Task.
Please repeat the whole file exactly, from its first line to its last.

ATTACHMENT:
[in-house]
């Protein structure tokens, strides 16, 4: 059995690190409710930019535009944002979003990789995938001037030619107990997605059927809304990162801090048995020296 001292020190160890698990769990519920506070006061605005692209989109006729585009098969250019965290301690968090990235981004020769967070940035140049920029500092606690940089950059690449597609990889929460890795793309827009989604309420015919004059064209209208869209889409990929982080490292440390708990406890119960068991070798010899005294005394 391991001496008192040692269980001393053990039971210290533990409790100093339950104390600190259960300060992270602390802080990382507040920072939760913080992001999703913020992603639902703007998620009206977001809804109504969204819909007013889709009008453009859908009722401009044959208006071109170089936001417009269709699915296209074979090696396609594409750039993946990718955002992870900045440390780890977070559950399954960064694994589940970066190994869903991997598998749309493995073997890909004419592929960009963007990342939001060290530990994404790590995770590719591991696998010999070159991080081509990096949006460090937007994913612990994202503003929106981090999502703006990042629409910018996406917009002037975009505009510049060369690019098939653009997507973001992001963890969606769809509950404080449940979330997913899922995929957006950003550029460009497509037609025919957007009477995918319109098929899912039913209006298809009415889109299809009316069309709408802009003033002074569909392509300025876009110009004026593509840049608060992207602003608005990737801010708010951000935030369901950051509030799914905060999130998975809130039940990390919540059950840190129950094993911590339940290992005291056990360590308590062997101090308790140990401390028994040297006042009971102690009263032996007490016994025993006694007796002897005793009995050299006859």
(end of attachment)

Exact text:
[in-house]
């Protein structure tokens, strides 16, 4: 059995690190409710930019535009944002979003990789995938001037030619107990997605059927809304990162801090048995020296 001292020190160890698990769990519920506070006061605005692209989109006729585009098969250019965290301690968090990235981004020769967070940035140049920029500092606690940089950059690449597609990889929460890795793309827009989604309420015919004059064209209208869209889409990929982080490292440390708990406890119960068991070798010899005294005394 391991001496008192040692269980001393053990039971210290533990409790100093339950104390600190259960300060992270602390802080990382507040920072939760913080992001999703913020992603639902703007998620009206977001809804109504969204819909007013889709009008453009859908009722401009044959208006071109170089936001417009269709699915296209074979090696396609594409750039993946990718955002992870900045440390780890977070559950399954960064694994589940970066190994869903991997598998749309493995073997890909004419592929960009963007990342939001060290530990994404790590995770590719591991696998010999070159991080081509990096949006460090937007994913612990994202503003929106981090999502703006990042629409910018996406917009002037975009505009510049060369690019098939653009997507973001992001963890969606769809509950404080449940979330997913899922995929957006950003550029460009497509037609025919957007009477995918319109098929899912039913209006298809009415889109299809009316069309709408802009003033002074569909392509300025876009110009004026593509840049608060992207602003608005990737801010708010951000935030369901950051509030799914905060999130998975809130039940990390919540059950840190129950094993911590339940290992005291056990360590308590062997101090308790140990401390028994040297006042009971102690009263032996007490016994025993006694007796002897005793009995050299006859």